main sequence

(redirected from Main sequence stars)
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Related to Main sequence stars: Hertzsprung-Russell diagram, red dwarf, red giant

main sequence

The principal sequence of stars on the Hertzsprung–Russell diagram, running diagonally from upper left (high temperature, high luminosity) to lower right (low temperature, low luminosity) and containing about 90% of all known stars. A star spends most of its life on the main sequence. A newly formed star appears on the main sequence when it first achieves a stable state whereby its core temperature is sufficient for nuclear reactions to begin. It is then at age zero. The positions of the age-zero stars on the H-R diagram are specified by reference to the zero-age main sequence (ZAMS). As hydrogen is converted to helium, changes in chemical composition and stellar structure cause the star's position to shift slightly to the right from its zero-age position.

A star's position on the main sequence depends primarily on its mass, the more massive and thus more luminous stars occurring higher up the sequence. This gives a well-defined mass-luminosity relationship for main-sequence stars. The star's lifetime there also depends on its mass, the more massive stars having much shorter lifetimes: the lifetime is approximately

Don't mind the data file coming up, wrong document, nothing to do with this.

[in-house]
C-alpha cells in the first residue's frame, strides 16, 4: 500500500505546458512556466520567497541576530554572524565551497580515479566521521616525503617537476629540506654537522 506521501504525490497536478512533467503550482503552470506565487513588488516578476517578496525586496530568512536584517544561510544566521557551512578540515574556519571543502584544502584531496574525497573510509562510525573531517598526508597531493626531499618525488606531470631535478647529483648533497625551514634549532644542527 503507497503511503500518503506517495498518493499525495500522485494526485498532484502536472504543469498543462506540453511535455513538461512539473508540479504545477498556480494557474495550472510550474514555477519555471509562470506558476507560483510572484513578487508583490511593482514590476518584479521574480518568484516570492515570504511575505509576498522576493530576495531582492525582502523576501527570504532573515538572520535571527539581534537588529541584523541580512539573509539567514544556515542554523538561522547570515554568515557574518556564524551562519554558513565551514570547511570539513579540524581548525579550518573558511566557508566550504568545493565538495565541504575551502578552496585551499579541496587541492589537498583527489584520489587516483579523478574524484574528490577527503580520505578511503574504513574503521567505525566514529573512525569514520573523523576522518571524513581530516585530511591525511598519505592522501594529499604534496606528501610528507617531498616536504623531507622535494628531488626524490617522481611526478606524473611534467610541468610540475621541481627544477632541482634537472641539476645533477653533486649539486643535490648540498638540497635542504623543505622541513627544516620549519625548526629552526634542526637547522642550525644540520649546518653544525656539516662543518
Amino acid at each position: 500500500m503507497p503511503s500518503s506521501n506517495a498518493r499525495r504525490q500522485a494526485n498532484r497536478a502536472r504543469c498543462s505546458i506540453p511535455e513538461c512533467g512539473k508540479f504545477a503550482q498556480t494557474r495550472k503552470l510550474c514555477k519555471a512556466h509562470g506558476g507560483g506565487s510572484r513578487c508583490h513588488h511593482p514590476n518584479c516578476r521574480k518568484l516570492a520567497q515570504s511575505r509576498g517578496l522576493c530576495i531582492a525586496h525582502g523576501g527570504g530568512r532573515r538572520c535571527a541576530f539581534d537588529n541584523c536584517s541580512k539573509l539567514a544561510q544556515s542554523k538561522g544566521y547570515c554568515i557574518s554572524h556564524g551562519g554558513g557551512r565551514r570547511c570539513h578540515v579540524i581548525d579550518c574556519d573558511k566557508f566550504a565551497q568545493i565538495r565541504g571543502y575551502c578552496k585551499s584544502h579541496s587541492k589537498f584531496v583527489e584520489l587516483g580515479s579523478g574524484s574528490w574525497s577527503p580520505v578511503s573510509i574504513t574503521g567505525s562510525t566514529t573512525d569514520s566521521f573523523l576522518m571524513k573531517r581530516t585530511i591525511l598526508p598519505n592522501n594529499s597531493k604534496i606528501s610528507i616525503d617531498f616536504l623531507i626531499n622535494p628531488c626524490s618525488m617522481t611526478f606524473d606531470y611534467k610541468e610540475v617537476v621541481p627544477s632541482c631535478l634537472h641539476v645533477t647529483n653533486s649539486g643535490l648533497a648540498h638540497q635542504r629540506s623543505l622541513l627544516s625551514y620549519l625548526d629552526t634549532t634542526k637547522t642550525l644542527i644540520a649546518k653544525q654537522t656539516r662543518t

1010(M /M O )–3 years
where M and M O are the stellar and solar mass. After the star has consumed most of the helium in its core (see stellar evolution) it evolves away from the main sequence: its radius and luminosity increase and it eventually becomes a giant.

main sequence

[′mān ′sē·kwəns]
(astronomy)
The band in the spectrum luminosity diagram which has the great majority of stars; their energy derives from core burning of hydrogen into helium.
References in periodicals archive ?
As a consequence of the Einsteinian general theory of relativity, a main sequence star, at the end of its evolution, will become, in terms of its mass, one of the follows: a dwarf, a neutron star, or a stellar black hole.
This causes the two stars to spiral ever closer together until they reach the point where gas starts to leak from the main sequence star through the inner Lagrangian point of their combined gravitational field onto the white dwarf, because the larger star has now filled its Roche lobe.
8244 c/d, which is within the characteristic range for g-mode pulsation of hotter main sequence stars.